'Chorei Reshus ha'Yachid, ki'Reshus ha'Yachid').
If the hole would be within three Tefachim of the walls of the house, we
would not need to come on to the Din of 'Chorei Reshus ha'Yachid', since it
would then be an integral part of the Reshus ha'Yachid (See Tosfos
Yeshanim, Tosfos d.h. 've'Im').
(b) The reason that a 'Keren Zavis' is considered an independent Reshus, is
because the people in the street are not easily able to use it as they walk
along, unlike holes in the wall, which they *are*.
(c) If a Keren Zavis is more than four by four Tefachim, it will be a
Karmelis, if and if not, a Makom Petur.
(a) First of all, an object that is thrown more than four Amos, and lands
in a cavity in a wall, usually bounces out again. And secondly, it is
evident from the Seifa, that the Mishnah is speaking about an object which
actually sticks to the wall, and not one which falls into a cavity. Why is
Because the Mishnah says that if the article lands above ten Tefachim, it
is as if it landed in the air (as if it has not landed on a Makom Chashuv).
Whereas if it lands in a cavity, then it has landed on a Makom Chashuv!
(b) Nor can we establish that it fell in a cavity of less than four by four
Tefachim (where it is still appropriate to call it 'in the air', because we
are dealing with a Stam Mishnah, whose author is Rebbi Meir, and Rebbi Meir
holds that any area of more than four than four Tefachim, which is
partially carved out, we consider it as if it had been completely carved.
Consequently, according to him, if the article lands in a small cavity, on
an area which is larger than four by four Tefachim, he will be Chayav. We
are therefore forced to say that above ten Tefachim, is considered as if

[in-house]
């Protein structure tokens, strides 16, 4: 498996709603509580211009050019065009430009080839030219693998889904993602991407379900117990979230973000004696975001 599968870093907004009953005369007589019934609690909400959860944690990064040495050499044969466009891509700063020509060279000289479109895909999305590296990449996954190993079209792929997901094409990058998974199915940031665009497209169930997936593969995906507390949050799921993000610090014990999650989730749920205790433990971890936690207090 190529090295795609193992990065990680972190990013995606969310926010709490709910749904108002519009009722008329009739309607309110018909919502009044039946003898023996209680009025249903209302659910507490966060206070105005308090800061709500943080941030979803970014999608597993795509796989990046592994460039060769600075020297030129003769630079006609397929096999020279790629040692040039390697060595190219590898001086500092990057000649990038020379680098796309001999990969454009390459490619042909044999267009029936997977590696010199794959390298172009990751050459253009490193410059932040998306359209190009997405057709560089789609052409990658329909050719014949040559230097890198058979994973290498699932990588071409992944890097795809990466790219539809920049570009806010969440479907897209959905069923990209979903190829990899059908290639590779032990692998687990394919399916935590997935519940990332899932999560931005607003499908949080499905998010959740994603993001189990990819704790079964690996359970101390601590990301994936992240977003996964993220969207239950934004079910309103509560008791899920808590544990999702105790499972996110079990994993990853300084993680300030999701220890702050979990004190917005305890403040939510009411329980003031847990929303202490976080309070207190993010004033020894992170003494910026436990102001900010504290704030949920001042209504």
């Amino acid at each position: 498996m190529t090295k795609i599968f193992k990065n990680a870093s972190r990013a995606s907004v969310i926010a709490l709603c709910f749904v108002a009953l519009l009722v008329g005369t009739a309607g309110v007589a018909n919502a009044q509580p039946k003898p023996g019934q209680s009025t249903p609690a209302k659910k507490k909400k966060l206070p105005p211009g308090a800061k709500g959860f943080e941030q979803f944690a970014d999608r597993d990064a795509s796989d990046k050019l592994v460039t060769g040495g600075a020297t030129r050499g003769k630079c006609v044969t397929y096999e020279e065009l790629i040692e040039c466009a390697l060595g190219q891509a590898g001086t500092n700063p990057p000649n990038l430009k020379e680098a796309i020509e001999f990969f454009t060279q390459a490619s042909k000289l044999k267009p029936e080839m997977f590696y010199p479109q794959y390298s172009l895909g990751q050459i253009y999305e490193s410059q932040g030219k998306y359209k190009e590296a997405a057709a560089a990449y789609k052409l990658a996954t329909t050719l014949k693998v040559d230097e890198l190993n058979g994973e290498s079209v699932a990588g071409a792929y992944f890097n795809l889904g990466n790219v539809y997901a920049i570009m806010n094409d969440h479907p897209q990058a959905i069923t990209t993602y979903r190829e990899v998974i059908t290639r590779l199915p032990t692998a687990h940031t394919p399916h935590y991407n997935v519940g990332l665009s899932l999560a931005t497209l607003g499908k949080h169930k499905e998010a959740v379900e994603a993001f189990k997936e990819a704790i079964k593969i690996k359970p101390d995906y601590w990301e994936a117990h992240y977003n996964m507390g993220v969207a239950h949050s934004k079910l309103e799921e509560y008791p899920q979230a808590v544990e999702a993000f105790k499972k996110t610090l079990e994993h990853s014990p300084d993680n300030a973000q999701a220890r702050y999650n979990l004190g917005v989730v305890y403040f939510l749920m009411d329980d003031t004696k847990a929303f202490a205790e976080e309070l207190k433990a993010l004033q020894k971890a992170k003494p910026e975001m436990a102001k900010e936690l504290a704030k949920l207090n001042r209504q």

the article had landed in the air, speaks when there was no cavity at all -
so it must be something like a fig, which stuck to the wall above ten
(a) We learn from Rav Chisda, who says that someone is Chayav on Shabbos
for throwing from a Reshus ha'Rabim on to a cane a hundred Amos tall in the
Reshus ha'Yachid, that the Reshus ha'Yachid extends to the sky.
(b) The Gemara initially thinks that the Rabbanan say Patur because the Ziz
(which usually means a ledge or a plank) is not four by four Tefachim on
top. Consequently, Rebbi, who holds that he is Chayav, does not require
four by four in a Reshus ha'Yachid - and we will have to say that Rav
Chisda holds like Rebbi.
(c) We could establish the Machlokes by a tree in a Reshus ha'Yachid ,
whose branches stretch across into the street. In reality, the Rabbanan
also agree with Rav Chisda that one is Chayav, even when the object lands
on an area of less than four by four Tefachim (See Tosfos, d.h. 'Amar',
that Rav Chisda's Din is confined to a Reshus ha'Yachid). The Rabbanan's
reason for saying Patur is, because, according to them, the branch goes
after the trunk, so that they consider the branch to be in the Reshus
ha'Yachid, where the trunk is.
(d) According to Rashi's first explanation, the tree is standing entirely
in the Reshus ha'Rabim. Both Tena'im agree that one requires four by four
Tefachim, and the Rabbanan's reason is because, in fact, the branch of the
tree (on which the object landed) *does* have an area of four by four
Tefachim. How is that?
Because they maintain that the branch goes after the tree (not to establish
the *location* of the branch, but to establish its *area*). It therefore
transpires, that both Rebbi and the Chachamim require four Tefachim by four
Tefachim - at least, in the Reshus ha'Rabim, and consequently, Rav Chisda
is not saying like either of them (though he does not argue with them
either, because *he* is speaking in the Reshus ha'Yachid, whilst *they* are
speaking in the Reshus ha'Rabim).
(e) According to Rashi's second explanation, Rebbi and the Rabbanan argue
about whether the branch follows the *location* of the tree (not the area).
Consequently, both Rebbi and the Rabbanan hold like Rav Chisda, because
they both agree, that, if the branch would follow the tree (location-wise),
he would be Chayav, because, in a Reshus ha'Yachid, one does not require